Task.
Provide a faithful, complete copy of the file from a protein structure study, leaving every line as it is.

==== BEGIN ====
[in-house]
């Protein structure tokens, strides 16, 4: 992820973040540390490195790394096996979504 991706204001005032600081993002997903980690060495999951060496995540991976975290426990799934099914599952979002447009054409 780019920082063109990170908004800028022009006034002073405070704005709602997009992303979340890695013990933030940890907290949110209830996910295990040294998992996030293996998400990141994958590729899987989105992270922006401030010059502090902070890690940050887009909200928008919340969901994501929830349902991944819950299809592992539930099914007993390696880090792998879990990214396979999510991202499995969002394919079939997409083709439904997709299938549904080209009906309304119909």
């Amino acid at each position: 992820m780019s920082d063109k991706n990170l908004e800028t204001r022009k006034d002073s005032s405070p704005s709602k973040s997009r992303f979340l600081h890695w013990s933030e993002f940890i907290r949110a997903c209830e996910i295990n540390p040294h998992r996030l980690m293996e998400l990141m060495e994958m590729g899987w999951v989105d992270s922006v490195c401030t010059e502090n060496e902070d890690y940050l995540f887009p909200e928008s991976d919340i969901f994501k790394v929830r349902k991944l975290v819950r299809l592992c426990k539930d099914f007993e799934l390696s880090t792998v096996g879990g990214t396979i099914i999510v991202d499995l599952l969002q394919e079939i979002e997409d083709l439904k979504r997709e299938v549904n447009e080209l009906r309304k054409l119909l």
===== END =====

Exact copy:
[in-house]
């Protein structure tokens, strides 16, 4: 992820973040540390490195790394096996979504 991706204001005032600081993002997903980690060495999951060496995540991976975290426990799934099914599952979002447009054409 780019920082063109990170908004800028022009006034002073405070704005709602997009992303979340890695013990933030940890907290949110209830996910295990040294998992996030293996998400990141994958590729899987989105992270922006401030010059502090902070890690940050887009909200928008919340969901994501929830349902991944819950299809592992539930099914007993390696880090792998879990990214396979999510991202499995969002394919079939997409083709439904997709299938549904080209009906309304119909």
């Amino acid at each position: 992820m780019s920082d063109k991706n990170l908004e800028t204001r022009k006034d002073s005032s405070p704005s709602k973040s997009r992303f979340l600081h890695w013990s933030e993002f940890i907290r949110a997903c209830e996910i295990n540390p040294h998992r996030l980690m293996e998400l990141m060495e994958m590729g899987w999951v989105d992270s922006v490195c401030t010059e502090n060496e902070d890690y940050l995540f887009p909200e928008s991976d919340i969901f994501k790394v929830r349902k991944l975290v819950r299809l592992c426990k539930d099914f007993e799934l390696s880090t792998v096996g879990g990214t396979i099914i999510v991202d499995l599952l969002q394919e079939i979002e997409d083709l439904k979504r997709e299938v549904n447009e080209l009906r309304k054409l119909l």